2. Lunge into your front leg—bend your front knee to a 90-degree angle, while ensuring your stance is long enough that your front ankle lines up directly underneath your knee.
  3. Choose to lower your back knee (low lunge), or keep it lifted (high lunge). *If lowering your back knee bothers your knee joint, you can place a foam composite block underneath that knee, or fold your mat over to offer the joint extra padding.
  4. Press your front foot down strongly to lift your torso so that it's vertical, stacking your shoulders over your hips.
  5. Squeeze your inner thighs towards each other to press your right hip back and your left hip forward, so your hips are square.
  6. Root your tailbone, but lengthen up throughout your spine to the crown of your head.
  7. Reach your arms skyward, slide your shoulders back and down your spine, and fan your fingers out wide.
Try out the different variations of crescent lunge to see what feels best in your body—maybe you'd like to work from a high lunge, reaching your arms back alongside your body and interlacing your fingers to expand across your chest. Or perhaps you'd prefer to find a deeper stretch into your psoas from a low lunge, reaching your fingertips to the ceiling and opening your heart skywards. Or, if you're practicing at home, try using Anjayeasana as a preparatory pose for the Warrior Series.

We hope this helps you better anjaneyasana, or crescent lunge pose. Please feel free to comment on our Facebook with any further questions. And let us know if you have something you would like to see featured in Foundation Friday!

Foundation Friday: Downward Facing Dog

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This post is an instalment in a series that delves into the basics of yoga—looking at its postures (asana), breath (pranayama), philosophy, and all the other essentials—giving you the foundations upon which to build a solid practice. This post focuses on the ubiquitous downward facing dog.


Foundation Friday: Downward Facing Dog


Pose, or "Asana" Downward Facing Dog, or “Adho Mukha Svanasana” odd-oh mook-ah shvah-nass-ah-nah (not to be confused with savasana)

Why do we practice downward facing dog?

Downward dog is probably one of the most prevalent of all yoga postures. Though it may not feel like one when you first begin practicing, downward facing dog is actually a resting pose, and is often offered as a break between sequences, or as a starting and finishing point in a flow, or vinyasa. This pose will likely be taught in your first-ever beginner's class, and will carry you through as you advance your practice—downward dog is a quintessential pose, so it's important to get your alignment, er... down!

Downward dog may help…

  • Calm the mind, relieving stress and mild depression
  • Energize your body
  • Stretch your shoulders, hamstrings, calves, arches, and hands
  • Strengthen your arms and legs, which acclimatizing you to weight-bearing in your arms
  • Improve digestion
  • Offer relief for sinus pain, headaches, insomnia, back pain, and fatigue
  • Ease conditions of menopause, high blood pressure, asthma, flat feet, and sciatica, and prevent osteoporosis

Traditional Chinese Medicine and acupuncture tend to favour Downward Facing Dog for its activation and extension of the Bladder Channel, the longest channel in the body. According to their perspective, elongating the spine throughout this posture aids in strengthening immunity, among a host of other benefits.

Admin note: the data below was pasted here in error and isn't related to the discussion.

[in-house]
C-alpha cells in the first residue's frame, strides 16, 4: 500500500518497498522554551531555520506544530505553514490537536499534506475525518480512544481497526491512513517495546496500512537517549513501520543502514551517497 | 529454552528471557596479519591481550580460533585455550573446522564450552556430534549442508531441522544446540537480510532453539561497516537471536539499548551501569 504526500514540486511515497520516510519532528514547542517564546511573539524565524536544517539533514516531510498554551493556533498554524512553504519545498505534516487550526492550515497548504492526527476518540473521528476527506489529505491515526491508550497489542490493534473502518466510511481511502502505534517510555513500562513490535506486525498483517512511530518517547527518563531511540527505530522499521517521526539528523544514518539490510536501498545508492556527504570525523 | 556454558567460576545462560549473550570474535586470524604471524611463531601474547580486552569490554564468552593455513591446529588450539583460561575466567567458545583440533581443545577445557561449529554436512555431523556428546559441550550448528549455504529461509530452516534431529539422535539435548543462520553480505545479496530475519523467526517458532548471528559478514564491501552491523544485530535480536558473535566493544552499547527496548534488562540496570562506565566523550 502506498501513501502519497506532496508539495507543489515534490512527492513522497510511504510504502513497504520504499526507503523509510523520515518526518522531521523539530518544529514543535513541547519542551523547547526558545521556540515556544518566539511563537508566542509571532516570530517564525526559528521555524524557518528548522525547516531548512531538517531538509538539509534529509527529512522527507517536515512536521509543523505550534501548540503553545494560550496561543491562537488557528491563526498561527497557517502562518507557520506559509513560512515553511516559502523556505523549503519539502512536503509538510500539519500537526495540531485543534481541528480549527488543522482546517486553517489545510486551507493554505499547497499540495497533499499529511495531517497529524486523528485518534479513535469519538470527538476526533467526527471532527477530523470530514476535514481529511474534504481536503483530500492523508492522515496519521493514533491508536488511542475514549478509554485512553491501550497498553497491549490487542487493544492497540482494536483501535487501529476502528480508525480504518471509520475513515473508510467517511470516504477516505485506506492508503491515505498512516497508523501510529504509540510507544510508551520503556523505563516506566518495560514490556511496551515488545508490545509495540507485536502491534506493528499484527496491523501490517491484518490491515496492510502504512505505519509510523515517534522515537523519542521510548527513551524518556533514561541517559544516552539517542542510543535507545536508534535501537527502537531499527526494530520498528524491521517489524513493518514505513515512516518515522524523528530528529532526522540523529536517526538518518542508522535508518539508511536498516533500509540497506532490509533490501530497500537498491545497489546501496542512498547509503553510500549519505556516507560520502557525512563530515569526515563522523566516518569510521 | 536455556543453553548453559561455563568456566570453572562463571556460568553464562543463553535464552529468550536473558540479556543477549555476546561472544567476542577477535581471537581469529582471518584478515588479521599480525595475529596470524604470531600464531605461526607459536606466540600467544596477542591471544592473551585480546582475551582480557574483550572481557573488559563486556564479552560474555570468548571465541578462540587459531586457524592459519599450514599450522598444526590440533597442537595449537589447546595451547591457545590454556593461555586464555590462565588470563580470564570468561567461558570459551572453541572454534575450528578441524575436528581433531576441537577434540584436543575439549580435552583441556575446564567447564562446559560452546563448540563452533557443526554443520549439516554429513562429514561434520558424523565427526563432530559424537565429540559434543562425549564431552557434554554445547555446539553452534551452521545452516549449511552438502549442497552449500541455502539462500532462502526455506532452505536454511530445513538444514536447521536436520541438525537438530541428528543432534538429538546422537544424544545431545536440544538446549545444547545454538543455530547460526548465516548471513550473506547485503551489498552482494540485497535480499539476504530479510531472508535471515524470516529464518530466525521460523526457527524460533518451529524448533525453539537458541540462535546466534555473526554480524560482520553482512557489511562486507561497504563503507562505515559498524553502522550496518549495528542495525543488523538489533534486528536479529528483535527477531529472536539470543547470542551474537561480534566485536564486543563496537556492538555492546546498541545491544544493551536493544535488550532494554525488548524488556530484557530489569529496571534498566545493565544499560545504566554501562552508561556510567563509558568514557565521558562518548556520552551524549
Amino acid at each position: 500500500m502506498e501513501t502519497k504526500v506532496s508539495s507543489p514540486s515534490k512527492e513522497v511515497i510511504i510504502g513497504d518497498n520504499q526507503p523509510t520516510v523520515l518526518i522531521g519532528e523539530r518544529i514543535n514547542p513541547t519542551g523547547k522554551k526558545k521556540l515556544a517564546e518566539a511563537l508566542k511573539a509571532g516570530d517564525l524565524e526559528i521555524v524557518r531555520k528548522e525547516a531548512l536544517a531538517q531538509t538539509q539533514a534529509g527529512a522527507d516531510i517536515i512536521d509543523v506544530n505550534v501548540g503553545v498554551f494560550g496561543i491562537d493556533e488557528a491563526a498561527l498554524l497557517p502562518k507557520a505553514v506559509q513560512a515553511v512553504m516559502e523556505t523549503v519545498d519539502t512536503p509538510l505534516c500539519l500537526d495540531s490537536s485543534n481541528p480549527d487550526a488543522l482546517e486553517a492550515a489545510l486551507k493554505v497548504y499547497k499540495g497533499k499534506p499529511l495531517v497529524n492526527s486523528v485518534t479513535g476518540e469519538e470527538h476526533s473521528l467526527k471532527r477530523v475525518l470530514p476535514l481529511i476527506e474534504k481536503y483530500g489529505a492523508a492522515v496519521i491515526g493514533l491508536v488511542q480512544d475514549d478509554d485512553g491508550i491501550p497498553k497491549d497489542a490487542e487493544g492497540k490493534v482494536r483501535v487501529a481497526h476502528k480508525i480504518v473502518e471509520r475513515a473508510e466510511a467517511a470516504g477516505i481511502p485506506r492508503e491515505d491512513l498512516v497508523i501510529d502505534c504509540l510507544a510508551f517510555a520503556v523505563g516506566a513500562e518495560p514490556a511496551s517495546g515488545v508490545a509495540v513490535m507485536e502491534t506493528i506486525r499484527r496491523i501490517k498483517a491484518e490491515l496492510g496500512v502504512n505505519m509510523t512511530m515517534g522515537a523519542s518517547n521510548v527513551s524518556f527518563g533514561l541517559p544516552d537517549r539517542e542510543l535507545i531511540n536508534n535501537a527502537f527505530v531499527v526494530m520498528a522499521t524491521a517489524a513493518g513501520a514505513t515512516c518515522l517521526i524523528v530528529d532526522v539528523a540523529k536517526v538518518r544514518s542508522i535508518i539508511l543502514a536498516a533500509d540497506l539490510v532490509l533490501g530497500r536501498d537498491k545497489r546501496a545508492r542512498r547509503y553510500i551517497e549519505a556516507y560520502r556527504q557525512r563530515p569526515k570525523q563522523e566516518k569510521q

How do I get there? 

  1. Start from a table top position, on your hands and knees. Place your hands slightly wider than shoulder distance apart and spread your fingers wide.
  2. Turn your hands so that the space between your pointer finger and your middle finger points to the top of your mat.
  3. Press down through the four corners of your hands, especially the mound of your thumb and pointer finger, while gripping your mat with your fingertips.
  4. Tuck your toes under, and press your hips up so that your body looks like an inverted pyramid from the side.
  5. Squeeze your forearms towards each other, and roll your upper arms away from each other.
  6. Ensuring your feet are hip-distance apart, take a soft bend into your knees and press your heart back towards your thighs.
  7. Roll your inner thighs back and wide behind you.
  8. Tilt your sitting bones skyward, and draw your tummy in towards your spine.
  9. Hug your shins towards each other, and press your heels down towards your mat (but it's okay if they don't touch!)
  10. Look between your feet, shins, thighs, or upwards at your belly.
It sure sounds like a lot of steps—but since this is such a foundational pose, it's important to be aligned optimally to avoid injury and promote a sustainable practice. Try focusing on one step of the posture within each practice, and then slowly start to add more as you integrate each part into your body until you've got your downward dog totally down!

If this position is uncomfortable, you can:

  • Place your hands on blocks if your shoulders are quite tight
  • Prop a towel, rolled mat, or some small sort of padding underneath your palms to alleviate pressure on your wrists
  • Take a bigger bend into your knees if your legs are tight
  • Support your head with a bolster or a block
  • Or, start from standing with a wall or chair in front of you, then bend at your waist and press your palms into a wall or chair instead of the floor. Progress by walking your hands lower towards the earth as the posture becomes more accessible.

We hope this helps you better understand the concept of downward facing dog. Please feel free to comment on our Facebook with any further questions. And let us know if you have something you would like to see featured in Foundation Friday!